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How to get a job after college: 5 tips for juniors and seniors

April 26, 2022
Woman facing away from camera with graduation cap mortarboard that says "U-R amazing" illustrating potential to get a job after graduation.“This year’s graduates have an opportunity to take advantage of the altered employment landscape created by the pandemic,” says Jodyi Wren of the University’s Gwen M. Greene Center for Career Education and Connections. (University of Rochester photo / Matt Wittmeyer)

Rochester’s Jodyi Wren, a career education professional with more than 15 years of experience, offers advice for college students and graduates.

The annual commencement season inspires many college seniors and juniors to look for work as they map their job and career prospects.

Jodyi Wren, interim executive director of the University of Rochester’s Gwen M. Greene Center for Career Education and Connections, has good news for soon-to-be and even newly minted graduates aiming to get a job.

For starters, during the pandemic, college graduates with a bachelor’s degree or higher consistently experienced a lower unemployment rate than those without at least a four-year degree, according to the US Bureau of Labor Statistics. That trend has continued, even as unemployment nears pre-pandemic levels.

“With a strong job market, this year’s graduates have an opportunity to take advantage of the altered employment landscape created by the pandemic,” Wren says. “The transition into virtual and remote work has opened geographic possibilities.”

Wren, who also serves as the center’s director of advising and career communities and has more than 15 years of experience in career education, offers advice on landing a job after college.

1. Invest in relationships.

Use virtual collaboration tools such as the University’s Meliora Collective and its Linkedin page to connect with alumni, recruiters, peers, faculty, friends and family members.

“Be authentic,” Wren says. “Show a genuine interest in who they are and in their professional journey. Your investment of time and attention can lead to opportunities, leads, referrals, ideas, and introductions.”

As you network, don’t underestimate the power of a personal touch, such as a face-to-face meeting, phone call, or handwritten thank-you note. Those who want to get a job should dedicate at least 25 percent of their search efforts to relationship-building, making sure to track touch points and progress.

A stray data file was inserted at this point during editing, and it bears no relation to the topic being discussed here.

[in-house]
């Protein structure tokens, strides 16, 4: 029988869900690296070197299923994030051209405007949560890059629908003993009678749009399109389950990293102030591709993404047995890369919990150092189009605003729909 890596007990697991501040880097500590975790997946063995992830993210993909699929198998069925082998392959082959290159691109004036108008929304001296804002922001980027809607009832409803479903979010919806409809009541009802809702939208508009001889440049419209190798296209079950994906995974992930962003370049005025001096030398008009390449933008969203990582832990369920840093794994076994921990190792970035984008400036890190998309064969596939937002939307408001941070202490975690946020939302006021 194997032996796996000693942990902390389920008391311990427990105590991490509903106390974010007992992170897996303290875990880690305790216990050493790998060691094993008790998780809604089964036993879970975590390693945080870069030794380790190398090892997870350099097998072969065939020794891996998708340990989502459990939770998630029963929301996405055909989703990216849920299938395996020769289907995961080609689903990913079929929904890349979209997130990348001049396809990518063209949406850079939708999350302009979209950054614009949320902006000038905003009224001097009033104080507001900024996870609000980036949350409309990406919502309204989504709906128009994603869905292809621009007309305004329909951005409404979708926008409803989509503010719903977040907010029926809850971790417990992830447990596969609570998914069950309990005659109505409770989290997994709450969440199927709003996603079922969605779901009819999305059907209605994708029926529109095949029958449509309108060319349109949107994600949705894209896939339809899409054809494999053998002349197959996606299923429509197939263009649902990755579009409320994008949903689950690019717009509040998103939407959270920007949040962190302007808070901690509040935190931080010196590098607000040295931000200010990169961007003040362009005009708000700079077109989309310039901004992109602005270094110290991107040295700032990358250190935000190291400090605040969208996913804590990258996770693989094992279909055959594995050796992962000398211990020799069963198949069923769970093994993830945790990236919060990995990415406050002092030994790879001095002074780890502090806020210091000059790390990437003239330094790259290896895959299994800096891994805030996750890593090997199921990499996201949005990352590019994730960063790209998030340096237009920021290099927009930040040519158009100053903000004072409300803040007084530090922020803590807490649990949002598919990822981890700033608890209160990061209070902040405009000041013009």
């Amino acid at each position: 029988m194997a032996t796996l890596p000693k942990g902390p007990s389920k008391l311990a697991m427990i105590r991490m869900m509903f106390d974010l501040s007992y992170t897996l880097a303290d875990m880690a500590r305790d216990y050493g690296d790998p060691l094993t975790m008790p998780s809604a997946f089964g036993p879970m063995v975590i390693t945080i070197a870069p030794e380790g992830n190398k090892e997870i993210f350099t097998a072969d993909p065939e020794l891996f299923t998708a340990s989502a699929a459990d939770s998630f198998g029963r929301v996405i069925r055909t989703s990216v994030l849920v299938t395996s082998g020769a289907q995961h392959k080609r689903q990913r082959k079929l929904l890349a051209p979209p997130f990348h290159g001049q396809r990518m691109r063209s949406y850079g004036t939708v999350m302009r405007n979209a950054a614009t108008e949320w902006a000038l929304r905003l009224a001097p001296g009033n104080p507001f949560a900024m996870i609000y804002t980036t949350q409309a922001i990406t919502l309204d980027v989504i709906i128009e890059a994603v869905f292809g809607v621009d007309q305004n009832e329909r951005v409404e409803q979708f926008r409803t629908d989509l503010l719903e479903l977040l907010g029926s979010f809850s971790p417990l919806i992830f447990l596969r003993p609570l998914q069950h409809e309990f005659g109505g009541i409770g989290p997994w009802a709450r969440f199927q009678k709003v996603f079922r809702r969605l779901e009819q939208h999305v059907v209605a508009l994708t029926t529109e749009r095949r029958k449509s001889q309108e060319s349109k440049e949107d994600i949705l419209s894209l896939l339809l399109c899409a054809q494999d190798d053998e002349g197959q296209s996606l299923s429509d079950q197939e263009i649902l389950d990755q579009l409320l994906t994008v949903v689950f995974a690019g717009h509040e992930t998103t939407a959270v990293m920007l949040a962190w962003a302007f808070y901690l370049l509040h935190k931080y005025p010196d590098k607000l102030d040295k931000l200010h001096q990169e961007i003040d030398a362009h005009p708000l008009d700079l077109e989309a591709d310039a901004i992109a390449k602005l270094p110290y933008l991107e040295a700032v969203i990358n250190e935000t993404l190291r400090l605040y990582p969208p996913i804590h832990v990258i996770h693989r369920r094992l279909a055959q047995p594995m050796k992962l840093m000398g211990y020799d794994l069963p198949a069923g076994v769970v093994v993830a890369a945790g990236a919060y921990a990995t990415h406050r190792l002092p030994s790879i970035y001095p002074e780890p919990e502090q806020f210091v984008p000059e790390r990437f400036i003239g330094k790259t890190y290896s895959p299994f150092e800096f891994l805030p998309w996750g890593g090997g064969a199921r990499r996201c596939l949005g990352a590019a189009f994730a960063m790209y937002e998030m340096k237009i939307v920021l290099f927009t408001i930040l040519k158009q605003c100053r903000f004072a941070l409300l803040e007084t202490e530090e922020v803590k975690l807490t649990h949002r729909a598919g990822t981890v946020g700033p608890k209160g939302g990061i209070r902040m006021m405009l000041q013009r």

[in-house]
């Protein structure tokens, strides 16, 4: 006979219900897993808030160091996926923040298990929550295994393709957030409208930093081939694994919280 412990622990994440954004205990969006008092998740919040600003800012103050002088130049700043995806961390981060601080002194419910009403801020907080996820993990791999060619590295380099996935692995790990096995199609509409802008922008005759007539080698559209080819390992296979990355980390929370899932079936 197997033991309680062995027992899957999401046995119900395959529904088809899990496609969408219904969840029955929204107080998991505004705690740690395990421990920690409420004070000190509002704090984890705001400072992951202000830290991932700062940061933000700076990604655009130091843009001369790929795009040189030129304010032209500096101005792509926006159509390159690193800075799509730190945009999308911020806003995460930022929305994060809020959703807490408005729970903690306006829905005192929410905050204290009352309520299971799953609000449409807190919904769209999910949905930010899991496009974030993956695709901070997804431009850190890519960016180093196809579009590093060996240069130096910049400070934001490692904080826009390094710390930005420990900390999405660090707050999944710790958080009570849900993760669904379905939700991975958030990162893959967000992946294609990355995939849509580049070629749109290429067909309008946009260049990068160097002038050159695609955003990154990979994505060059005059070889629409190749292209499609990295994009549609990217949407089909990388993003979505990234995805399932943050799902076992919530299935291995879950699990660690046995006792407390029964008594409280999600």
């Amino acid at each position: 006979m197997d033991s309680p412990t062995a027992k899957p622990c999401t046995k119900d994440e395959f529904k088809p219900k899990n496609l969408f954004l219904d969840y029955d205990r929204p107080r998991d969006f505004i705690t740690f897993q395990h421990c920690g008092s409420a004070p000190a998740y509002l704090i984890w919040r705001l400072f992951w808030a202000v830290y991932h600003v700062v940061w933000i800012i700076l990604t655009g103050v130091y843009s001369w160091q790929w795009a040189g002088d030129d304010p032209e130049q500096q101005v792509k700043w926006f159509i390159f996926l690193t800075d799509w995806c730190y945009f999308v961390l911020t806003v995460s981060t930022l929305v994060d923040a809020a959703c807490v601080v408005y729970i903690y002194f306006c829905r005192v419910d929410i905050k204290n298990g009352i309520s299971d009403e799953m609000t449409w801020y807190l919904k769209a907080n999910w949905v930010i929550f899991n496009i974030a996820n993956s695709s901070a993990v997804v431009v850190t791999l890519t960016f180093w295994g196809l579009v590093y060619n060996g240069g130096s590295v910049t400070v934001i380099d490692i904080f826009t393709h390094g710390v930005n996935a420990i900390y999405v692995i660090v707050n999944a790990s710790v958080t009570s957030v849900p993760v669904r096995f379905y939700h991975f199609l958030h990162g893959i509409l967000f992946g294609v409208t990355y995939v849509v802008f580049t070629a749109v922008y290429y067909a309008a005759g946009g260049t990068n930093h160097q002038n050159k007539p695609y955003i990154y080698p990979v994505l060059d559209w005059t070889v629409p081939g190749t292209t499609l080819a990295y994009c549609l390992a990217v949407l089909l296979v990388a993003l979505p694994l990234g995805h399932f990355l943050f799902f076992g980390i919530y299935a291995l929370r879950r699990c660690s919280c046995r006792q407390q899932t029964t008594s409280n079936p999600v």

2. Target and refine your story.

As your audience changes, so should the messaging in your resume, cover letter, networking outreach, and interviewing responses. “Your goal when trying to get a job is to make it easy for prospective employers to connect the dots between your skills, experiences, accomplishments, and the value you could bring to that organization,” says Wren.

Have your elevator pitch—the 60-second version of who you are and what you’re looking for—ready. Similarly, keeping an updated LinkedIn profile with example projects illustrating your interests and skills is another great way to tell your story to prospective employers. For some creative and programming fields, an online portfolio showcasing your work communicates your expertise and experience beyond what can be conveyed through other mediums. Not sure how to get started with your online portfolio? Check out the Greene Center’s guide to developing a portfolio.

3. Use job boards strategically.

Become a savvy navigator of the ubiquitous online application portals. Use distinct keywords, filter by geographic areas, and increase your efficiency by setting up saved searches. Wren also recommends identifying specialized job boards for your area of focus and capitalizing on the resources of professional associations. Track your applications—including positions, links, and potential relationships to invest in.

In addition, be open and curious when it comes to job titles, industries, or locations. Your first job after graduation might require you to move or to get your foot in the door with an adjacent industry.

4. Keep building skills.

Throughout your search, keep honing and developing the skills employers seek. These include technical as well as “success” skills, according to Wren. For example, programming and office suite skills can be just as important as communication, critical problem-solving, and team work to future employers.

Short-term virtual employer projects (offered through platforms such as Forage and ProMazo) or online courses (through LinkedIn Learning and Coursera, for example) are useful ways to build skills, gain experience, and test out your interests. And don’t forget about more traditional approaches such as volunteering and extracurricular engagements.

5. Don’t compare your journey to others.

Try not to be too stressed about finding a job after college. After all, no two paths are the same—especially given the continued fallout from the pandemic. Maybe your friend already has a job, and you haven’t even started your search. Whatever the case, you’re not alone. So, get started, recognizing that you don’t need to know everything to get the ball rolling.

One more thing …

Check in with the career advisors at the Greene Center for a personalized connection to opportunities and resources—even after you’ve graduated. The center serves students from their first year on and helps young alumni for up to five years after graduation.


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